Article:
The first patient to receive a pig kidney transplant in the United States of America | The world and science

The first patient to receive a pig kidney transplant in the United States of America |  The world and science

Richard Solomon underwent the first pig kidney transplant on a living patientReproduction

Published 04/04/2024 07:55 | Updated on 04/04/2024 at 08:42

Richard Solomon, a 62-year-old American, was discharged from a hospital in Boston, Massachusetts, United States, after undergoing a pig kidney transplant into his body. The operation took place on March 16, and medical clearance was granted on Wednesday (3).

The patient showed small signs of rejection on the eighth day after surgery, according to Brazilian physician Dr. Leonardo Vi Riela, director of kidney transplantation at the hospital. However, Suleiman once again showed signs of normalcy and adaptation to the new body. This was the first pig kidney transplant to a living patient in history.

“It was a rollercoaster the first week,” the doctor said. But for reassurance, he added: “Soliman responded to treatment like patients who receive organs from human donors,” according to what the New York Times reported.

“This procedure represents an important milestone in trying to make organs more readily available to patients,” the hospital said in a statement.

surgery

Massachusetts General Hospital in Boston said the patient, a 62-year-old man suffering from chronic kidney failure, underwent a four-hour surgery on March 16.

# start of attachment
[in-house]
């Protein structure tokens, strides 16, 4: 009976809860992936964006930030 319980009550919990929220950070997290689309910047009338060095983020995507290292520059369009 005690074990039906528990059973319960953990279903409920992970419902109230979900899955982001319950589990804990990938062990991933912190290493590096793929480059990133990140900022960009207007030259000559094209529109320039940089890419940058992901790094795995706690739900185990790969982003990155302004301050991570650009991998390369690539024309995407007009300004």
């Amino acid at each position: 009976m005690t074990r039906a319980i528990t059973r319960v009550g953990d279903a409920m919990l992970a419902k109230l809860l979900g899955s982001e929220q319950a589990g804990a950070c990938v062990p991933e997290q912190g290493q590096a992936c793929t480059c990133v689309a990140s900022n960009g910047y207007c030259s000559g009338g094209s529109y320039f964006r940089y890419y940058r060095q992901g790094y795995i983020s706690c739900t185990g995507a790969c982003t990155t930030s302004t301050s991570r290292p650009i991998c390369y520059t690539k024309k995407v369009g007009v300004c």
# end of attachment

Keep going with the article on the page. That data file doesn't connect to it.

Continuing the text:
Pig kidneys have already been transplanted into brain-dead people and have been successful. In the past, living patients also received heart transplants from a genetically modified pig, but they died.

Patient Richard Solomon of Weymouth, Massachusetts, said doctors “explained to me in detail the pros and cons of this procedure.”

See also  For your heart's sake, just walk less often

“I saw this as a way to not only help myself, but also to give hope to thousands of people who need an organ transplant to survive,” he added.

More than 100,000 people are waiting for an organ transplant in the United States, especially kidneys.

With information from Agence France-Presse.

You May Also Like

About the Author: Camelia Kirk

"Friendly zombie guru. Avid pop culture scholar. Freelance travel geek. Wannabe troublemaker. Coffee specialist."

Leave a Reply

Your email address will not be published. Required fields are marked *